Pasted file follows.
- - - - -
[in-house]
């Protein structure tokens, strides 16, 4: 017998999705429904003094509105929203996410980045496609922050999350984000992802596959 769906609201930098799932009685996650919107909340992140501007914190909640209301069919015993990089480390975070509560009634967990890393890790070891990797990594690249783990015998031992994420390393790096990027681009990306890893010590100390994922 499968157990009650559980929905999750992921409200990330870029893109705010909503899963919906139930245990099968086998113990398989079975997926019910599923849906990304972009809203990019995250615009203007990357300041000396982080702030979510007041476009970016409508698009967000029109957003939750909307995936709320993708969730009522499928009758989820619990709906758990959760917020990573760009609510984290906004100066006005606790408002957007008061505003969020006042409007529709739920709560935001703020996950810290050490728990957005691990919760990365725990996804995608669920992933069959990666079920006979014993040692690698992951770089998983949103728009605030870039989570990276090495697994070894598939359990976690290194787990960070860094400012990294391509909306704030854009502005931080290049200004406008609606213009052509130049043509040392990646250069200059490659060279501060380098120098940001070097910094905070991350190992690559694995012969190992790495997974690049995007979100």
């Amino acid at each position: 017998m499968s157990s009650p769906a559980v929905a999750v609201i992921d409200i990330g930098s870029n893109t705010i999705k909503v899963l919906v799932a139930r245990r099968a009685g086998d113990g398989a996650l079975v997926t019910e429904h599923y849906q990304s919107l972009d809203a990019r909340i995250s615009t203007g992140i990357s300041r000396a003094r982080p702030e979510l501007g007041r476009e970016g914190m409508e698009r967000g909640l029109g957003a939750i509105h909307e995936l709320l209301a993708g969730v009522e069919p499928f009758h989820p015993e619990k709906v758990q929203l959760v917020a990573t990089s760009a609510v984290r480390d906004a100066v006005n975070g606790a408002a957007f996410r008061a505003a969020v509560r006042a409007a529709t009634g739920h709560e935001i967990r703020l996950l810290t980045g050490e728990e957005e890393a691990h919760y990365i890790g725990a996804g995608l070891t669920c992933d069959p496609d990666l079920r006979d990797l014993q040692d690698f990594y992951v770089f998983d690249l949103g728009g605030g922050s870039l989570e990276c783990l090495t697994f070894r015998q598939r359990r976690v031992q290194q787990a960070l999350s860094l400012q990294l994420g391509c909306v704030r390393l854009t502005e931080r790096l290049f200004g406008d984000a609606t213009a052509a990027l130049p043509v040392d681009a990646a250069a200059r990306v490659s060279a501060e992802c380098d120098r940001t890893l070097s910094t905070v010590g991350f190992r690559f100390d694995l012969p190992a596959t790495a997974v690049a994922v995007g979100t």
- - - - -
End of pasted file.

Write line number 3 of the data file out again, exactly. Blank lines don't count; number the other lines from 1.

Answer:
């Amino acid at each position: 017998m499968s157990s009650p769906a559980v929905a999750v609201i992921d409200i990330g930098s870029n893109t705010i999705k909503v899963l919906v799932a139930r245990r099968a009685g086998d113990g398989a996650l079975v997926t019910e429904h599923y849906q990304s919107l972009d809203a990019r909340i995250s615009t203007g992140i990357s300041r000396a003094r982080p702030e979510l501007g007041r476009e970016g914190m409508e698009r967000g909640l029109g957003a939750i509105h909307e995936l709320l209301a993708g969730v009522e069919p499928f009758h989820p015993e619990k709906v758990q929203l959760v917020a990573t990089s760009a609510v984290r480390d906004a100066v006005n975070g606790a408002a957007f996410r008061a505003a969020v509560r006042a409007a529709t009634g739920h709560e935001i967990r703020l996950l810290t980045g050490e728990e957005e890393a691990h919760y990365i890790g725990a996804g995608l070891t669920c992933d069959p496609d990666l079920r006979d990797l014993q040692d690698f990594y992951v770089f998983d690249l949103g728009g605030g922050s870039l989570e990276c783990l090495t697994f070894r015998q598939r359990r976690v031992q290194q787990a960070l999350s860094l400012q990294l994420g391509c909306v704030r390393l854009t502005e931080r790096l290049f200004g406008d984000a609606t213009a052509a990027l130049p043509v040392d681009a990646a250069a200059r990306v490659s060279a501060e992802c380098d120098r940001t890893l070097s910094t905070v010590g991350f190992r690559f100390d694995l012969p190992a596959t790495a997974v690049a994922v995007g979100t």